The White House cuts the public option loose in a trial balloon in Politico:
Obama is considering detailing his health-care demands in a major speech as soon as next week, when Congress returns from the August recess. And although House leaders have said their members will demand the inclusion of a public insurance option, Obama has no plans to insist on it himself, the officials said.
Of course he’s not going to include a public option — as DC’s beltway class well knows, it’s been gone for a long time. Those who deluded themselves into thinking he would veto a bill that didn’t have one were — well, deluded. Rahm and the Baucus Caucus dealt the public option away months ago in order to keep stakeholders at the negotiating tables, and from filling the coffers of Republicans in 2010.
The Blue Dogs (whose votes have been whipped by the White House who told them there will be no public plan) will make the House bill conform to whatever comes out of the Senate.
The White House is making the calculation that the hit they suffer when they drop the public plan is only with the "far left," that they can survive that and actually use it to their advantage by triangulating against "the blogs."
It’s just a guess, but when average Americans understand that "health care reform" means they will be forced to pay Blue Cross more money than they do now for worse insurance or be fined 2.5% of their income, I have a feeling it’s not just going to be a couple of radical lefties who are pissed off about what amounts to an increase in middle class taxes. Unfortunately, since all the liberal interest groups ceded the bank bailout debate to the teabaggers and there was no pushback against the White House’s decision to coddle AIG, the right owns that particular real estate and will be well poised to make the most of it.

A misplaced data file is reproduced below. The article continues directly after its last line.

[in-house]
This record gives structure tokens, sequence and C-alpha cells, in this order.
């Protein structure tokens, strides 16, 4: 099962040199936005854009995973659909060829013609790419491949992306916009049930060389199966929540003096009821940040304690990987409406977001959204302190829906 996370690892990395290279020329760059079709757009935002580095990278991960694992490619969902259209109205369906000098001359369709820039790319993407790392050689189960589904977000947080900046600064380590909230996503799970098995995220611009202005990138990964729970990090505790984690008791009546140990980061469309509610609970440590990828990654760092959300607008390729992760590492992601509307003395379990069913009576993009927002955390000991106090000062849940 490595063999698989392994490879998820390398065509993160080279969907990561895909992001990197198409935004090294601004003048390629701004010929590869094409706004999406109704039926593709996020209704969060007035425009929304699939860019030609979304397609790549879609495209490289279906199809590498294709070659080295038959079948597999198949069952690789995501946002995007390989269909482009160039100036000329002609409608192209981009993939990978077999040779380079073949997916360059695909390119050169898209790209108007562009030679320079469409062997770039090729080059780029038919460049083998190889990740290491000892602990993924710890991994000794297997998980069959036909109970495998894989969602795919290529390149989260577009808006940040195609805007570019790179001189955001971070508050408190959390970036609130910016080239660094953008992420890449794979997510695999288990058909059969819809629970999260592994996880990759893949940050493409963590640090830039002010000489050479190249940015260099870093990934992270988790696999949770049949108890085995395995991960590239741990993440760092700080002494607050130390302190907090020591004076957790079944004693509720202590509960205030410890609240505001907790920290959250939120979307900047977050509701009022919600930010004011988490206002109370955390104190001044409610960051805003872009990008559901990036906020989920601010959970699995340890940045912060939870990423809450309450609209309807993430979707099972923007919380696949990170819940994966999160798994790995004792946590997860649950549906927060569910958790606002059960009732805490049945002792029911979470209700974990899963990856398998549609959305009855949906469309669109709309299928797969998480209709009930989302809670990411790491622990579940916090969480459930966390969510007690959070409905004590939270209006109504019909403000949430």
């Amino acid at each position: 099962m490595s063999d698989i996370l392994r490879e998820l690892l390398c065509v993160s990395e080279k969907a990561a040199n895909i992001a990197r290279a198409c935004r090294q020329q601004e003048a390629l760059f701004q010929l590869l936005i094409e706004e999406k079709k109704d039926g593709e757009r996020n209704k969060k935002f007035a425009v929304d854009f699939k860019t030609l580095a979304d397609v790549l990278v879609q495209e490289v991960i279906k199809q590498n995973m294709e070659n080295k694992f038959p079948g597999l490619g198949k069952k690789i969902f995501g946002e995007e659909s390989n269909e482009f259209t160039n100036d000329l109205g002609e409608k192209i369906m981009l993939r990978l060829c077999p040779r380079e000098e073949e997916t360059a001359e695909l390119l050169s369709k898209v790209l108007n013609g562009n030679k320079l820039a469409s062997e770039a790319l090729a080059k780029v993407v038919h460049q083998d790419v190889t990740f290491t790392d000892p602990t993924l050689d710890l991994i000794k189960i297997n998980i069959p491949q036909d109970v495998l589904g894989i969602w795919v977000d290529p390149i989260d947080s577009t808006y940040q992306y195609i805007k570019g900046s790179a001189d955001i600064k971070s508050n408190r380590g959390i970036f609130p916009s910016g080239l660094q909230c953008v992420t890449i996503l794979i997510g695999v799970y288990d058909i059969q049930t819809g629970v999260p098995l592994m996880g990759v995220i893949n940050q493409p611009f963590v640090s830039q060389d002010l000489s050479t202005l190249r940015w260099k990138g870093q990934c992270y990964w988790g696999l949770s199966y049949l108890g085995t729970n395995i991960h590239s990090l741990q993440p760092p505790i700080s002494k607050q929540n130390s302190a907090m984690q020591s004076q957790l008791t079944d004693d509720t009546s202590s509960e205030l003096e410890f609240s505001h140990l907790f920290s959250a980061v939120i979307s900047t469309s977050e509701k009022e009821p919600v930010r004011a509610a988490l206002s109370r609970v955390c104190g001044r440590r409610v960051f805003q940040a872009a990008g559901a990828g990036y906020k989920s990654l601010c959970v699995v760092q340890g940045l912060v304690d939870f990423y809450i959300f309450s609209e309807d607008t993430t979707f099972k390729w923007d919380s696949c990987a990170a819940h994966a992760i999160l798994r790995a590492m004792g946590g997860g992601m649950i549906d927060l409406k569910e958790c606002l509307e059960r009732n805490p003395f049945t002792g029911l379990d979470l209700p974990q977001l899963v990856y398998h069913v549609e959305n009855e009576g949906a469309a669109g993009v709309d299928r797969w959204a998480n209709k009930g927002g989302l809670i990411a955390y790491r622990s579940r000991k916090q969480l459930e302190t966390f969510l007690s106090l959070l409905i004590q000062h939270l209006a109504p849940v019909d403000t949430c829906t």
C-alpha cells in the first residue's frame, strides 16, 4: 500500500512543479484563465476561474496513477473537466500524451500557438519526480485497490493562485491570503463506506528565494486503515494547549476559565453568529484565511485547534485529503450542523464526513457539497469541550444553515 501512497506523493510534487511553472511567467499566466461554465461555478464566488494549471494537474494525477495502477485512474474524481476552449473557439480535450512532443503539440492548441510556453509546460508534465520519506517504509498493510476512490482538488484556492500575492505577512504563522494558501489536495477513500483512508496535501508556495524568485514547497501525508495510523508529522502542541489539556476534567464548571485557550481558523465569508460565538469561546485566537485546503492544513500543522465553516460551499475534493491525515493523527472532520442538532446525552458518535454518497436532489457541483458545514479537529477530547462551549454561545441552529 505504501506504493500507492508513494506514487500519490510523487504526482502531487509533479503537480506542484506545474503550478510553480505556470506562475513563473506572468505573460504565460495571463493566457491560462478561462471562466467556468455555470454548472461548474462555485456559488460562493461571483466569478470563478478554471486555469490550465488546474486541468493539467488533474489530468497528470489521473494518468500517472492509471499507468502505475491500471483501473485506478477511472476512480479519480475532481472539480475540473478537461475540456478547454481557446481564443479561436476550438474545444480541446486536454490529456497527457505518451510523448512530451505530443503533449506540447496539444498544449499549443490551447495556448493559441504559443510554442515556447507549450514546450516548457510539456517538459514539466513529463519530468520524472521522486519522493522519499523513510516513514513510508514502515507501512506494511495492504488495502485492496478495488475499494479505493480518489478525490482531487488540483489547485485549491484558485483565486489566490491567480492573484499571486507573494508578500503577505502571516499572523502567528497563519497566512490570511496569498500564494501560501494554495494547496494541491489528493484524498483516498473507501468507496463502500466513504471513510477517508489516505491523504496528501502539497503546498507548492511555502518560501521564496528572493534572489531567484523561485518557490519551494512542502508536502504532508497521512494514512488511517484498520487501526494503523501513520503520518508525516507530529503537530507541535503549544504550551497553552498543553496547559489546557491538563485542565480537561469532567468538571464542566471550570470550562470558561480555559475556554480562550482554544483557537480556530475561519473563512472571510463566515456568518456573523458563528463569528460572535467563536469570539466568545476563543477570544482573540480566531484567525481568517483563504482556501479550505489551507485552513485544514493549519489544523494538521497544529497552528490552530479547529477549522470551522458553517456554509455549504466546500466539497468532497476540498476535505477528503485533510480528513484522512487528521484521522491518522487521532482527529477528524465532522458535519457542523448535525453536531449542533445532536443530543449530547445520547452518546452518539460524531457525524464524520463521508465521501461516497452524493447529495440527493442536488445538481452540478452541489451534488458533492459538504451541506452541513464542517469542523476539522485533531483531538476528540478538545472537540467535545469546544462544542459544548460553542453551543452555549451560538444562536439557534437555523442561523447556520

For us, the question becomes: what are we going to do? How much do we care, how hard are we going to push Democrats in the House, elected by solid Democratic majorities, to stand up to this railroading and defend the public option?
There are 55 members in D+10 districts who have not said that they will vote against any bill that does not have a strong public option. For me, sitting by and watching them help to bailout PhRMA and the insurance industry on the backs of the middle class, just when people are struggling to find decent jobs in the midst of a recession, is not an option.
We’ll be looking into the campaign finance histories of these members, as well as their voting records, to try and ascertain if there are reasons they are not signing on that the public should know about.